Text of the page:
V for Vendetta, by Alan Moore and David Lloyd, clearly qualifies as such a writerly text. As a graphic novel, the work includes few words, and therefore allusions call out to the reader with a special urgency. In addition, the visual format creates a multitude of hiding spots for both textual and visual thematic clues. These allusions excite the intentional awareness of the reader, beckoning for his involvement in the text. Textual allusions generate an inward force, pulling in and incorporating other works to enhance the representation of the novel's characters, add significance to plot developments, and highlight themes central to the text. At the same time, V for Vendetta uses its allusions to project outwards as Shaar describes, creating webs of reference that extend to historical events and culture. In this respect, the allusions in V for Vendetta operate as vehicles for simultaneously bringing other works in to the graphic novel and extending the novel out to create a lasting web of impressions. With this feedback loop, V for Vendetta extends its potential for meaning, inextricably linking itself to history, culture, and other literary works.In a Barthesian manner, this action expands the work's plurality, making V for Vendetta not just a fun comic book, but a broad, writerly work that sucks the reader in and spits her back out towards new and exciting constellations of meaning.
An early allusion comes in the opening pages of V for Vendetta. In the scene, Evey, a main protagonist, approaches a shady man on an urban street and offers to prostitute herself in exchange for money. The man turns out to be a member of the Fingermen undercover police force (representative of the SS detectives of Hitler’s Nazi regime). Immediately, more evil Fingermen arrive on the scene with malicious intentions to rape and murder Evey. V, a masked hero, appears from the shadows, announcing in a dramatic voice “The multiplying villainies of nature do swarm upon him” (Moore 11). It is no coincidence that V’s first line in the entire novel is borrowed from Macbeth, one of William Shakespeare's most famous dramas (Shakespeare 9). V continues to quote the famous tragedy as he billows smoke from his sleeve and carves up the evil henchmen of Britain's totalitarian regime.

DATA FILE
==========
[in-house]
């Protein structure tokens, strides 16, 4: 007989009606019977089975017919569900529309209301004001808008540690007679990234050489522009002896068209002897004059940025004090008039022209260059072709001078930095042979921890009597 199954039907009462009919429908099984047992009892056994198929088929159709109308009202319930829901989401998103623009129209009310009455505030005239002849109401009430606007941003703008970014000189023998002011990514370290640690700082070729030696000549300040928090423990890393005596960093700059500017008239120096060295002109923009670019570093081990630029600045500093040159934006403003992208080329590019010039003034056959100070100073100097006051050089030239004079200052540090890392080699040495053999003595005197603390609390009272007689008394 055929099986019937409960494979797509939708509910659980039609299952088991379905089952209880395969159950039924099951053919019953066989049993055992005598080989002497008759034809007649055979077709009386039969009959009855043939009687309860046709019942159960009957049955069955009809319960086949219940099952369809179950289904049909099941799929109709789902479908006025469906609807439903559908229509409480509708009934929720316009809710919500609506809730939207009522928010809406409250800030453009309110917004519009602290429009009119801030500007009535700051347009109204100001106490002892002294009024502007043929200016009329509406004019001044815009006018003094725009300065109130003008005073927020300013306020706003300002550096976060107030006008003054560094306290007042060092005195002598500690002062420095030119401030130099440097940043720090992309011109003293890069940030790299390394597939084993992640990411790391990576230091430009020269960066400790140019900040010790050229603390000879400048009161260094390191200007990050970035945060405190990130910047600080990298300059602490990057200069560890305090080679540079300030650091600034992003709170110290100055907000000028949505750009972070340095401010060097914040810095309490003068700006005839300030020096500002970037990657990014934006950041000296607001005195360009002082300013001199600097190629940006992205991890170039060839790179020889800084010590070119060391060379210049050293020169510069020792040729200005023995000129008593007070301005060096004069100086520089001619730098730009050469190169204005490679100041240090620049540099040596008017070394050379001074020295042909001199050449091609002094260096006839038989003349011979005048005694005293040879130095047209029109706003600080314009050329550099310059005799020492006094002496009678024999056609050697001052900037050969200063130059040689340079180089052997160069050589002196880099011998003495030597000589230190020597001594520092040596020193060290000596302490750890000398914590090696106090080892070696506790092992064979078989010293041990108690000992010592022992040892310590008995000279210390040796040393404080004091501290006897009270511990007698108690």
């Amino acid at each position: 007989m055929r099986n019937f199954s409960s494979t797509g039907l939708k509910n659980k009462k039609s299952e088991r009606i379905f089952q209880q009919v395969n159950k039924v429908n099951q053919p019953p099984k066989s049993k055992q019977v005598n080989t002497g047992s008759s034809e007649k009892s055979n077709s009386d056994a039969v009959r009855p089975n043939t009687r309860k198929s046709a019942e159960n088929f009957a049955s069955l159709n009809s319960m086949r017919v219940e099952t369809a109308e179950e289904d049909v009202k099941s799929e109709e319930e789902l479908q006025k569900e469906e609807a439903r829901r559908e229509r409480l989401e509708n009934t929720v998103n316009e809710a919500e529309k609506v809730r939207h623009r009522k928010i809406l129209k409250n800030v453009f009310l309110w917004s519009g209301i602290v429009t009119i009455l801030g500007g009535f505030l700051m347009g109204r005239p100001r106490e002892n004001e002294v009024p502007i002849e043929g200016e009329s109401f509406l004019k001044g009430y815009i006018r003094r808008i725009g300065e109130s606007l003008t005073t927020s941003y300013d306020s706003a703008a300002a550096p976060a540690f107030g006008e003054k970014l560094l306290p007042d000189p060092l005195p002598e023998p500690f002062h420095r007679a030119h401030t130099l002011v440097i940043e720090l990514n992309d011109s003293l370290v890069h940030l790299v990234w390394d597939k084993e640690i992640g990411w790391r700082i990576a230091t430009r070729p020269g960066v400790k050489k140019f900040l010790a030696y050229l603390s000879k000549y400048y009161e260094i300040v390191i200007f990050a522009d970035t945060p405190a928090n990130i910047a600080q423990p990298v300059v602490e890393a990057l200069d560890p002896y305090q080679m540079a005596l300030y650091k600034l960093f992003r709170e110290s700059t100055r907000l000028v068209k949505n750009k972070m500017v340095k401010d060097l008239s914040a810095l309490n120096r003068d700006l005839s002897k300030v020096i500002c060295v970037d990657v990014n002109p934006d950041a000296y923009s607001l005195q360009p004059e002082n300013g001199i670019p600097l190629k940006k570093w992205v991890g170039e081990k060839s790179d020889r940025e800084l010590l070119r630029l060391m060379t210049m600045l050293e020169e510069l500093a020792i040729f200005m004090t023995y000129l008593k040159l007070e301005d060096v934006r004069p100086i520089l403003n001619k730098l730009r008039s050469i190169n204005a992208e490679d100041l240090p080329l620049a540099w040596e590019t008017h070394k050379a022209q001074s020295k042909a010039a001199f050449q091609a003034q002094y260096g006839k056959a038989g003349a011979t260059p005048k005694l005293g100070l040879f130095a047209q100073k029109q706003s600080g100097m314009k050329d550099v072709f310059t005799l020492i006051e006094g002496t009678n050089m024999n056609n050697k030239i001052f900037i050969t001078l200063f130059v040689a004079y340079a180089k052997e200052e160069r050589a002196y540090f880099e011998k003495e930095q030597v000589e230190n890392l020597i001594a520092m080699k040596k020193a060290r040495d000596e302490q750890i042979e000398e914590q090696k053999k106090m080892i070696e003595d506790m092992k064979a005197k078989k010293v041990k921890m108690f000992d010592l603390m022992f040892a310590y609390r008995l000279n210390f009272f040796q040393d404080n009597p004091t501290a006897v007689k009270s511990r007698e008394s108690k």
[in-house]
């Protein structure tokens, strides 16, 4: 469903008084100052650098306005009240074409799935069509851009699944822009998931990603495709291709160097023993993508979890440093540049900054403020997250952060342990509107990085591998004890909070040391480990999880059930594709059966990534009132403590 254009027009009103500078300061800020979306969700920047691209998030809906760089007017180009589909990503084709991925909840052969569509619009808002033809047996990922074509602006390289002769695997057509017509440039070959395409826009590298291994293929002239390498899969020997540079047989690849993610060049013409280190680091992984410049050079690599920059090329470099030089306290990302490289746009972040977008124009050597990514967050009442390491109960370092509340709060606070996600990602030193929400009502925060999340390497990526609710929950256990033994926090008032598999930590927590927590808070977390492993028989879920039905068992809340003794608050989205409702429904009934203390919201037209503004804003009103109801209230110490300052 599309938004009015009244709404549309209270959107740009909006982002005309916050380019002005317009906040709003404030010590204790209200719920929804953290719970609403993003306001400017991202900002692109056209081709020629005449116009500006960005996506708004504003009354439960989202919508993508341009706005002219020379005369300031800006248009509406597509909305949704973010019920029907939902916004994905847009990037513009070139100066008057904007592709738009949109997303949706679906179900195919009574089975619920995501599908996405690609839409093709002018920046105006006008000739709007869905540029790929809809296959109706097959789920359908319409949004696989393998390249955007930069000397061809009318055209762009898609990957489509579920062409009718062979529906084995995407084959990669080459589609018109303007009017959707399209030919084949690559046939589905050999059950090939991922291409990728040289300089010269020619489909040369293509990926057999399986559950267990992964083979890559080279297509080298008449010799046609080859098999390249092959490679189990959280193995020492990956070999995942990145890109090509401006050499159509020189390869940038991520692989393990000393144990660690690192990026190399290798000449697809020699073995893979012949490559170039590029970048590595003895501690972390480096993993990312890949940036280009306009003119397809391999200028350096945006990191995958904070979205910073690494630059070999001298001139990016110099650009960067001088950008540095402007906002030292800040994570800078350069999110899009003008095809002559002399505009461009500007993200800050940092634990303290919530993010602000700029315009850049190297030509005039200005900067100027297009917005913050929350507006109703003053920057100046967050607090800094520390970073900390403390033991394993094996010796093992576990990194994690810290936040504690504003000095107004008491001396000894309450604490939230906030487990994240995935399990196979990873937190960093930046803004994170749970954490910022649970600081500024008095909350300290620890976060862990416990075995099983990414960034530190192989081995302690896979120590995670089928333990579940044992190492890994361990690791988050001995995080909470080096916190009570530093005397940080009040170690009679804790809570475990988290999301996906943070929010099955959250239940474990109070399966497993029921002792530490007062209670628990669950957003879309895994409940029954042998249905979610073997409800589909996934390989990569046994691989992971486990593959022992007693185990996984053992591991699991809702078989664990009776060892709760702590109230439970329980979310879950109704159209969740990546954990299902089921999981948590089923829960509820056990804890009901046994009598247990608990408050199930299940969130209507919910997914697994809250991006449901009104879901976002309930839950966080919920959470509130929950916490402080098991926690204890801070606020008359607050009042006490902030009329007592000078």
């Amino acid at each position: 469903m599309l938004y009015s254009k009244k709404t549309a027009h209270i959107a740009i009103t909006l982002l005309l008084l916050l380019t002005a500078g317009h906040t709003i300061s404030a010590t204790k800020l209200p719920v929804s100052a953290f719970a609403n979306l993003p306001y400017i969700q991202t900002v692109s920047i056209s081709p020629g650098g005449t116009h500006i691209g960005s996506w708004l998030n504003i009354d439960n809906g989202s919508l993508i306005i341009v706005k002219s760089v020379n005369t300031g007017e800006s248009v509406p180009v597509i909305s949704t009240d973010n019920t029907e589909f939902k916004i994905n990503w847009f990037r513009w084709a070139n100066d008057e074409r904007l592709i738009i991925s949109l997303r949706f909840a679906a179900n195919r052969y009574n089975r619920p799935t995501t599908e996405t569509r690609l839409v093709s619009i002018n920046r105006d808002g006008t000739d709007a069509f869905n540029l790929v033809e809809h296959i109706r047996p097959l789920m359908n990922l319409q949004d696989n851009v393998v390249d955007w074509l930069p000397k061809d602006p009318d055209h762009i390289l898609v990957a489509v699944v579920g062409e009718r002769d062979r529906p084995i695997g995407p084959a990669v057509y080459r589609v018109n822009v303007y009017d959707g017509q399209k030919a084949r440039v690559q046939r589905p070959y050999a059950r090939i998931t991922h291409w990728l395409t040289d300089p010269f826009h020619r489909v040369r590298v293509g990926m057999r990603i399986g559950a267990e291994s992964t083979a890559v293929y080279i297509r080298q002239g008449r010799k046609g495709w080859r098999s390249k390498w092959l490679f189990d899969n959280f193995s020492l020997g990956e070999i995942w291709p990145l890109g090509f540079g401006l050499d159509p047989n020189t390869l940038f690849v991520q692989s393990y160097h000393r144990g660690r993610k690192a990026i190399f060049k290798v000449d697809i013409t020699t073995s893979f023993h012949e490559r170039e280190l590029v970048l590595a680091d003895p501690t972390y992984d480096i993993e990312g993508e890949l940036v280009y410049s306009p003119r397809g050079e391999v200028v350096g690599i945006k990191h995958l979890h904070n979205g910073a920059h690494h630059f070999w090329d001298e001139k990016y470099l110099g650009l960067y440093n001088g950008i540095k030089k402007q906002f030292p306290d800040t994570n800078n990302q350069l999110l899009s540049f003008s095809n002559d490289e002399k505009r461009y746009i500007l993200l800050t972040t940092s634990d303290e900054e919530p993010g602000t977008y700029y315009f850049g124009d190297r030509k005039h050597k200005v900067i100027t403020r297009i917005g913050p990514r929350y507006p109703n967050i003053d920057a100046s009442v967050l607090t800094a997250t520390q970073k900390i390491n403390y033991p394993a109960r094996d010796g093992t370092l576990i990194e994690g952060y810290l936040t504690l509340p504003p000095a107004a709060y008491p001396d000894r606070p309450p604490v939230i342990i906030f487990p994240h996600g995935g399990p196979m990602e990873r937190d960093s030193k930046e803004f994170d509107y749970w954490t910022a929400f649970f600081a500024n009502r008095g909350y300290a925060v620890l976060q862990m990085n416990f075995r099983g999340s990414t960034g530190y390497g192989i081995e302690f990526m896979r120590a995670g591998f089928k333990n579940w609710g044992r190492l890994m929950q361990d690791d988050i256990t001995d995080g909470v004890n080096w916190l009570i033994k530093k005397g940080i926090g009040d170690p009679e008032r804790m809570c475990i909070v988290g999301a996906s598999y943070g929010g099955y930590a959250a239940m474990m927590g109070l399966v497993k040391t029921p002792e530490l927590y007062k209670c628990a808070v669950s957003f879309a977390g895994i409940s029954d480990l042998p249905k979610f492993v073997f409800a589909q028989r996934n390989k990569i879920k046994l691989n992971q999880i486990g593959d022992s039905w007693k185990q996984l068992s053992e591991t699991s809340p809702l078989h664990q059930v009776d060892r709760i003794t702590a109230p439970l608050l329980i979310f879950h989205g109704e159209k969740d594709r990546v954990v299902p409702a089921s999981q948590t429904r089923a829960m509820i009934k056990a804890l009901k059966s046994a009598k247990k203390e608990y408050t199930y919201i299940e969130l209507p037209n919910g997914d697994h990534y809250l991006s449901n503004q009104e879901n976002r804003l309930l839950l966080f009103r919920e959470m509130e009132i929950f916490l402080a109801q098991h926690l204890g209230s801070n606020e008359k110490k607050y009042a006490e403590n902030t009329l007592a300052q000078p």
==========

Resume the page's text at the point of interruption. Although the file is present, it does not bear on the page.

Fig. 1. V’s introduction (Moore 12).
During the attack, V announces “and fortune, on his damned quarrel, smiling, showed like a rebel’s whore . . . but all’s too weak for brave Macbeth . . . well he deserves that name” (Moore 12). In the context of the scene, the idea of “fortune” (i.e. fate) represented in Macbeth can connect both to the currently grim fate of England under the fascist regime and to V's own eventual death at the end of the novel. V’s statement reflects his resistance to determinism and his refusal to let England continue under despotic governance. V describes himself as “disdaining fortune, with his brandished steel, which smoked with blood execution” (Moore 12) in order to hint at his plans to change England’s circumstance through violence. V's elevated Shakespearean language compared to the thug's "some kinda retard" slur juxtaposes the learned V and the confused, uncritical Fingermen. The allusion shows that V is a character that operates in a world of allusions. In addition, the Macbeth allusion also plays an aesthetic role in V's entrance, setting a tone of excitement and grandiosity with elevated old-English language. One can’t help but internalize the gritty, bloody, and powerful Shakespearean tragedy in V for Vendetta’s opening as the allusion sheds light on the work’s characters and themes of fate, agency, and righteousness.
Fig. 2: Evey and V listen to "Dancing in the Street" (Moore 18).
While the Macbeth allusion links the powerful drama to V’s character, other V for Vendetta allusions act to project the work outward by forging historical connections. After their escape from the Fingermen, V takes Evey to his hidden, underground lair. V shows Evey his library and plays “Dancing in the Street” by the 60s band Martha and the Vandellas. Though glossed over in the dialogue, "Dancing in the Street" is a conceptually perfect fit for the pair’s discussion of the fascist government’s cultural holocaust. "Dancing in the street" is performed by African-American women jubilantly celebrating youth culture and free expression, two themes condemned by the book's racist, fear mongering government. While there are scores of songs that would fit this description, “Dancing in the Street” is particularly appropriate to the world of V for Vendetta because of its historical associations with violent revolution.